Where does change happen?

There’s a danger in the UK of equating policy-making with
the halls of Westminster. While this undeniably a key component of UK policy
making it is not the only one. In order to affect change in the UK it is
essential to understand where different jurisdictions lie and act accordingly.
Lobbying your MP to change your local bin collection for example is unlikely to
yield results. This blog will cover 4 of the major arenas in which decisions
are made that affect the UK: Local councils, devolved powers, UK Parliament and
international policy arenas.

Local Councils

authorities have devolved powers to shape policy in local areas. However ‘local
authority, although democratically elected and representative of the area, is
not a sovereign body and can only do such things as are expressly or impliedly
authorised by Parliament’[1].

Authorities operate in different ways, with county, district and unitary
authorities all operating with different structures. How policies and decisions
are made therefore vary from location to location. Different authorities will
hold different remits and therefore it is necessary to look at your specific
context individually.

there are 1300 legal
on local government. In general the following policy areas have
decision making at a local government level:

Policy Area Example
Education e.g. providing schools, transport to school, providing opportunities for adult learning
Housing e.g. finding accommodation for people in need and maintaining social housing
Social Services e.g. Caring for and Protecting children, older people and disabled people
Highways and Transport e.g. Maintaining roads and managing traffic flow
Waste Management e.g. collecting rubbish and recycling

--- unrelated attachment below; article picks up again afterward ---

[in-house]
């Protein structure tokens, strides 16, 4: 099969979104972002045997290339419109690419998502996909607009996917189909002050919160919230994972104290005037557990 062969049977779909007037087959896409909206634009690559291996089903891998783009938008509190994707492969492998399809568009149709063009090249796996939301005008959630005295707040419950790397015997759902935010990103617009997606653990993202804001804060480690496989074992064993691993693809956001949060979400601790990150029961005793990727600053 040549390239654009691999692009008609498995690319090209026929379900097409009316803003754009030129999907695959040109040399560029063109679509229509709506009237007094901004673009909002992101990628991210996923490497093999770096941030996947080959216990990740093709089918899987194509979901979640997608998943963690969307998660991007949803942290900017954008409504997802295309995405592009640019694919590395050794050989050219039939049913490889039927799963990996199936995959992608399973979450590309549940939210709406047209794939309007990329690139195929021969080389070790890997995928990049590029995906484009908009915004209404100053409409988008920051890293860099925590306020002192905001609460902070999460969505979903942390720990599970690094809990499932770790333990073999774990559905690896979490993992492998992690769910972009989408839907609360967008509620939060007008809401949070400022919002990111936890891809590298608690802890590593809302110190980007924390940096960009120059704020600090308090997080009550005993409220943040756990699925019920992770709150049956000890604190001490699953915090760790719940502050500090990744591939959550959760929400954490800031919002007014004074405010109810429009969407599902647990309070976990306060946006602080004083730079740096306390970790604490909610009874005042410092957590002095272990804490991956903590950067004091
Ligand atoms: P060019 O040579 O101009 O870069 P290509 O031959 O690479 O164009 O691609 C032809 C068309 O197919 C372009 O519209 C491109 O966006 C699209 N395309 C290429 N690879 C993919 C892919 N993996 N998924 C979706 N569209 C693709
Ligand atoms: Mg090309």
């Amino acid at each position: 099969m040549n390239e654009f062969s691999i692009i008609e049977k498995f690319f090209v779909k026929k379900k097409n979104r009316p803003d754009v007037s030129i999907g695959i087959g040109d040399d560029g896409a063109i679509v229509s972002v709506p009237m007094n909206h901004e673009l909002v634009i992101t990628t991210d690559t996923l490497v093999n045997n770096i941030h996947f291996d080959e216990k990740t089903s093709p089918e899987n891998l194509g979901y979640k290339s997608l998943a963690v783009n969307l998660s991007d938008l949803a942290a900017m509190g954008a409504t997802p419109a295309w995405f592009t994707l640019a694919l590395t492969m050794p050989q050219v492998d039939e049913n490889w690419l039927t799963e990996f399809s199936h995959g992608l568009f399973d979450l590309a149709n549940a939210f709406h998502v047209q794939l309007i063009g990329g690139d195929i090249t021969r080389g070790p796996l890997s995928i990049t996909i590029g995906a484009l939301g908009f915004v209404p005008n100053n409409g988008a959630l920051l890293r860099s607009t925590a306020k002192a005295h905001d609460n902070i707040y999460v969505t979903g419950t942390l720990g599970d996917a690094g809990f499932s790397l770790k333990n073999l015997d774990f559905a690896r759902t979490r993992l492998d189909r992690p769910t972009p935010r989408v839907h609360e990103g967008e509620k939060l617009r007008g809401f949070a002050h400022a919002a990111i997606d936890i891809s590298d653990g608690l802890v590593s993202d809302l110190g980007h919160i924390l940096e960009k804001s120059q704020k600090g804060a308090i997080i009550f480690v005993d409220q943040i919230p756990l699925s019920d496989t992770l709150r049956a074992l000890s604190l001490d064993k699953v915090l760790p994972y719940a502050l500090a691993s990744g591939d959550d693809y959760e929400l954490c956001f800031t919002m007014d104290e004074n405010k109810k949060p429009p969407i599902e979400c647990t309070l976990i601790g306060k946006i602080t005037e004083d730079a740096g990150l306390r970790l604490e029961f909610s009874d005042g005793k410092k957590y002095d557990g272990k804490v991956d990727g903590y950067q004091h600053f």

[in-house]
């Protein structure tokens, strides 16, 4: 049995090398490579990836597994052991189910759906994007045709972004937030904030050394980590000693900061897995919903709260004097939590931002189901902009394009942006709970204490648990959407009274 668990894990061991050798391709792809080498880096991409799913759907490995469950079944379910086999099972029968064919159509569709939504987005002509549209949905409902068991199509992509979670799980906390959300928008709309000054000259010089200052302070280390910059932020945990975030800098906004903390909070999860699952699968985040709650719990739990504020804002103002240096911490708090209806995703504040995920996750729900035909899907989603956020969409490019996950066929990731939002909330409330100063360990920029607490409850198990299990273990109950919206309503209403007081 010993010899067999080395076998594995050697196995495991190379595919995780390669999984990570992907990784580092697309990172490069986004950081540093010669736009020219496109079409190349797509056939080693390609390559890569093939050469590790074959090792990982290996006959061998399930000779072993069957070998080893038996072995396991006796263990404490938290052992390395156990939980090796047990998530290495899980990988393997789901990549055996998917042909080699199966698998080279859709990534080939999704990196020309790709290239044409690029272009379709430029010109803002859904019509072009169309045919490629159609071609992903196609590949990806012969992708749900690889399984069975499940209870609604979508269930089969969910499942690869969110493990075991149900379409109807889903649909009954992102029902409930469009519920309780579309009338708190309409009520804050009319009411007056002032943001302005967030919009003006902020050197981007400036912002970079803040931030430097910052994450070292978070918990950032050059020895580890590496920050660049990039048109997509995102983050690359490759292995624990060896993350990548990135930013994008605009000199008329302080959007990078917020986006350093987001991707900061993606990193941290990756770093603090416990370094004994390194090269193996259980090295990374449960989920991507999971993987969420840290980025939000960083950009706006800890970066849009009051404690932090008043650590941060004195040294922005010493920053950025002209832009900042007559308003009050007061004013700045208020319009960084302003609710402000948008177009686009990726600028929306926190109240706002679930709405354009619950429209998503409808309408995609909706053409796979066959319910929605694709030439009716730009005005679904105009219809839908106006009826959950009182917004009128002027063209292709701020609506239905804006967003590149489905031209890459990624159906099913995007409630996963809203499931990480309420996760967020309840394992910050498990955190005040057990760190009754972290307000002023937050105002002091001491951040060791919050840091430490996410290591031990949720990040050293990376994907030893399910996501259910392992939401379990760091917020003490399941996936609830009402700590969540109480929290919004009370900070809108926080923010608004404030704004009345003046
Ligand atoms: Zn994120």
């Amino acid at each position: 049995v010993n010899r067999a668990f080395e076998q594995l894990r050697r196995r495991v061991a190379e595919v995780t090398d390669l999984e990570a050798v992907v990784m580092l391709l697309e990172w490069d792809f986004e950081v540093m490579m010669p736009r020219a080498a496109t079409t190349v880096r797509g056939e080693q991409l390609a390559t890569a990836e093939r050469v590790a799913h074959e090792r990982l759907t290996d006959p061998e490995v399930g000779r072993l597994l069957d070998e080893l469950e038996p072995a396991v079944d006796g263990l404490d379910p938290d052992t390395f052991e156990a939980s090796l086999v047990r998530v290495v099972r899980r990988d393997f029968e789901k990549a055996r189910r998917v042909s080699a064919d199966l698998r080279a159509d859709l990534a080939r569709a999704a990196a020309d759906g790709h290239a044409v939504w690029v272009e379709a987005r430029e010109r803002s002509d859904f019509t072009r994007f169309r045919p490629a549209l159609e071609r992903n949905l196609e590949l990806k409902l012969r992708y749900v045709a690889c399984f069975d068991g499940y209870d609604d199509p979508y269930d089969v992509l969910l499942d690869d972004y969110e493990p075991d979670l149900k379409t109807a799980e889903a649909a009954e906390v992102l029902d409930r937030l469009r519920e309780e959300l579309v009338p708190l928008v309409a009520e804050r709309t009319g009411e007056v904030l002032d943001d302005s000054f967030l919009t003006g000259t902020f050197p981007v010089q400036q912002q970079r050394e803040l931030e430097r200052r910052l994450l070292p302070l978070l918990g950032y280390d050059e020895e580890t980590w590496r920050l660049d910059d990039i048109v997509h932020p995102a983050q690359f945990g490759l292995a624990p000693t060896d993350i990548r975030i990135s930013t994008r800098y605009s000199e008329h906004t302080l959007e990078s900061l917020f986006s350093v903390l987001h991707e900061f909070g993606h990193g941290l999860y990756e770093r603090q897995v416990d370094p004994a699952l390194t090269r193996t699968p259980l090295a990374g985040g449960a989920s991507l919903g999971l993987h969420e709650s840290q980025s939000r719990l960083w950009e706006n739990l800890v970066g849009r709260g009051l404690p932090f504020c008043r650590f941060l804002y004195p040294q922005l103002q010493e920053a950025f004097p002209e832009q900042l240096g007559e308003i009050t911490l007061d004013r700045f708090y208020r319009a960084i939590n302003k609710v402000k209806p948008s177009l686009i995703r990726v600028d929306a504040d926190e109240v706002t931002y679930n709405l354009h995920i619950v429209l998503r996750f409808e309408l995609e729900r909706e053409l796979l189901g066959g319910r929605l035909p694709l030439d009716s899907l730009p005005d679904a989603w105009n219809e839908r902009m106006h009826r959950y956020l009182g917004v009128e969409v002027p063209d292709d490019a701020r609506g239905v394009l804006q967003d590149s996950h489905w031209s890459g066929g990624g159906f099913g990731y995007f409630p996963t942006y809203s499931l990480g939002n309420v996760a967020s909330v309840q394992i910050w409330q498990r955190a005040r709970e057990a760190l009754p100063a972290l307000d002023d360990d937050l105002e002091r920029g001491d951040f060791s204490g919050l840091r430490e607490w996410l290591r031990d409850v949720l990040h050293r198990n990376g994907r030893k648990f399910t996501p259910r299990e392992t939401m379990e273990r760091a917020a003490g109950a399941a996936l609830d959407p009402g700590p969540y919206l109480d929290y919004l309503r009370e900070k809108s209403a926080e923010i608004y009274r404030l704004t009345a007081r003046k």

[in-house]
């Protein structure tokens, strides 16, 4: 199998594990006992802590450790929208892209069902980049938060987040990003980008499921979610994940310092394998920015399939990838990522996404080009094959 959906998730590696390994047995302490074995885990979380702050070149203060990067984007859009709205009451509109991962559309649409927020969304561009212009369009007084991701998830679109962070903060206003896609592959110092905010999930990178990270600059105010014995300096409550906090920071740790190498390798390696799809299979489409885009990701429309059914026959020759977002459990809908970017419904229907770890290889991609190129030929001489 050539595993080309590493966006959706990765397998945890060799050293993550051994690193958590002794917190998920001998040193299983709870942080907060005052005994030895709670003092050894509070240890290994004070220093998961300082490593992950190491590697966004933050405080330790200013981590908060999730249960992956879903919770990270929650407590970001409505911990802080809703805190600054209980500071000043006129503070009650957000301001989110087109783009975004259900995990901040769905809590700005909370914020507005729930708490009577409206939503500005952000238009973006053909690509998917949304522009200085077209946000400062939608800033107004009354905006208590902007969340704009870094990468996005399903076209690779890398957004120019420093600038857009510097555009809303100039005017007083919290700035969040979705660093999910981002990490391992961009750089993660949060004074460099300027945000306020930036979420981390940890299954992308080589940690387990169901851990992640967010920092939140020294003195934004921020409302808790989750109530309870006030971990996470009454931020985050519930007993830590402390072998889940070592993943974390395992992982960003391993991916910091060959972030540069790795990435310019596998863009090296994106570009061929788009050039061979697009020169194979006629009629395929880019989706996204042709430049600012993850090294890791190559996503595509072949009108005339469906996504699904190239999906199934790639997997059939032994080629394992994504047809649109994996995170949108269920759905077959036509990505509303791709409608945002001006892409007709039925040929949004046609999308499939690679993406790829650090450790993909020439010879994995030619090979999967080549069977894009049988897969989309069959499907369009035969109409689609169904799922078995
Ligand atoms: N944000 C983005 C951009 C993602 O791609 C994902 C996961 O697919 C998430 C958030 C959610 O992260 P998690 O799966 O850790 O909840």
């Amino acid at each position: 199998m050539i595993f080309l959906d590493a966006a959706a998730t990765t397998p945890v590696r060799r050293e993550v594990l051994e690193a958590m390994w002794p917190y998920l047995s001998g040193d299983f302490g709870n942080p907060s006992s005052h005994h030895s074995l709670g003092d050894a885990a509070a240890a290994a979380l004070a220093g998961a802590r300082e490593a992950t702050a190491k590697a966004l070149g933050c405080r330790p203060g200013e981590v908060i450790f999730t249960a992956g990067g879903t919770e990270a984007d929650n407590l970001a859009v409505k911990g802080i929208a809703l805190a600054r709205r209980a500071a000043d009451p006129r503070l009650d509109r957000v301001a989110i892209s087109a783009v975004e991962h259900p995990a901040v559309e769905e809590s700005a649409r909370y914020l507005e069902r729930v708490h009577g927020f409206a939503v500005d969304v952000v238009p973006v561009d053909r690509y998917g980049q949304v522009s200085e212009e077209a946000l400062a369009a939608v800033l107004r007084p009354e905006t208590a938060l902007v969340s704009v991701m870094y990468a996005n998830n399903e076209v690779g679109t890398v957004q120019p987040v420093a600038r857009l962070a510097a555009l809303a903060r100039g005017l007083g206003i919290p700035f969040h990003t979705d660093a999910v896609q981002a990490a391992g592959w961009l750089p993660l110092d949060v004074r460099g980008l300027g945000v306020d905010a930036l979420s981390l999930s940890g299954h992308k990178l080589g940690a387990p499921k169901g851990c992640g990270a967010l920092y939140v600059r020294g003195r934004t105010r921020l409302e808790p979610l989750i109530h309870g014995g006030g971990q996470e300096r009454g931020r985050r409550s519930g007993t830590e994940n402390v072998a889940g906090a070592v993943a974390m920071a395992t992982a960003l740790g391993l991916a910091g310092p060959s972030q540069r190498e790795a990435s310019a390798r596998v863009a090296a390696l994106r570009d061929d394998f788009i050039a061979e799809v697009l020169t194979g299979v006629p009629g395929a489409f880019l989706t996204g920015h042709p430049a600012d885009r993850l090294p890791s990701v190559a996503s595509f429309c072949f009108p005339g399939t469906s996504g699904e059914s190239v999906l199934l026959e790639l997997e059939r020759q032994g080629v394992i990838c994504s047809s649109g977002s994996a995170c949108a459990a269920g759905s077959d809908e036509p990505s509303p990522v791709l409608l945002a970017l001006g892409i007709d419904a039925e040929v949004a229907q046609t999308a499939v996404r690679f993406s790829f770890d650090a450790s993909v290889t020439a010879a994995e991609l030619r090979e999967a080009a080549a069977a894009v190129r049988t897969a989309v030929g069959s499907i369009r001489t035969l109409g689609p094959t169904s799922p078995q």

Leisure and Cultural Services e.g. providing libraries, leisure services and arts venues
Consumer Protection e.g. enforcing trading standards and licensing taxis
Environmental Health and Services e.g. making sure food provided in restaurants and pubs is safe to eat, controlling pollution locally
Planning e.g. managing local development and making sure buildings are safe
Economic Development e.g. attracting new businesses and encouraging tourism
Emergency Planning e.g. planning for things like floods or terrorist attacks

local councils decisions are made at different levels. Councils predominantly
operate through committees on which elected councillors sit. In addition to
this there are full council meetings of all councillors to agree to larger
decisions such as the budget. Many councils also have a cabinet made up of the
majority party on the council with representatives covering each of the major

Devolved Powers

Devolution, in its modern iteration stems from the late
1990s when the Scottish Parliament, National Assembly for Wales and Northern
Ireland Assembly were created. Each of these devolved administrations follow
the same framework of a legislature (e.g. UK Parliament) and an Executive (e.g.
UK Government). Unlike a federal or confederal system of government where each
part of the state has autonomy and sovereignty, “parliamentary sovereignty” in
the UK remains. These devolved powers all operate differently, with different